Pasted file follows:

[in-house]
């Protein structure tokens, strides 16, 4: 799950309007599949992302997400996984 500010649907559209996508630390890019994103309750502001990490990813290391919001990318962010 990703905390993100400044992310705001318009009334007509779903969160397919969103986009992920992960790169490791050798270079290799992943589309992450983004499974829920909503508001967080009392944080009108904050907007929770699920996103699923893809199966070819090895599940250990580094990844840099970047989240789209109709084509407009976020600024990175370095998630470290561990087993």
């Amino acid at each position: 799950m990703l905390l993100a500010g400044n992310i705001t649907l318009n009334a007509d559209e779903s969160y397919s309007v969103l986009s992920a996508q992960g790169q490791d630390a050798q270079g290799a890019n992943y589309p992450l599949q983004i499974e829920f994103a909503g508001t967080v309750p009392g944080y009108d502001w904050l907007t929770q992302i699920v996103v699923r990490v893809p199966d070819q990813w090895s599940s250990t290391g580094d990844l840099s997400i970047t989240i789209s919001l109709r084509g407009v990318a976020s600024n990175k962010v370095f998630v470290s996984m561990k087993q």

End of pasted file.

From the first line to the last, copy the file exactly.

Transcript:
[in-house]
């Protein structure tokens, strides 16, 4: 799950309007599949992302997400996984 500010649907559209996508630390890019994103309750502001990490990813290391919001990318962010 990703905390993100400044992310705001318009009334007509779903969160397919969103986009992920992960790169490791050798270079290799992943589309992450983004499974829920909503508001967080009392944080009108904050907007929770699920996103699923893809199966070819090895599940250990580094990844840099970047989240789209109709084509407009976020600024990175370095998630470290561990087993």
């Amino acid at each position: 799950m990703l905390l993100a500010g400044n992310i705001t649907l318009n009334a007509d559209e779903s969160y397919s309007v969103l986009s992920a996508q992960g790169q490791d630390a050798q270079g290799a890019n992943y589309p992450l599949q983004i499974e829920f994103a909503g508001t967080v309750p009392g944080y009108d502001w904050l907007t929770q992302i699920v996103v699923r990490v893809p199966d070819q990813w090895s599940s250990t290391g580094d990844l840099s997400i970047t989240i789209s919001l109709r084509g407009v990318a976020s600024n990175k962010v370095f998630v470290s996984m561990k087993q």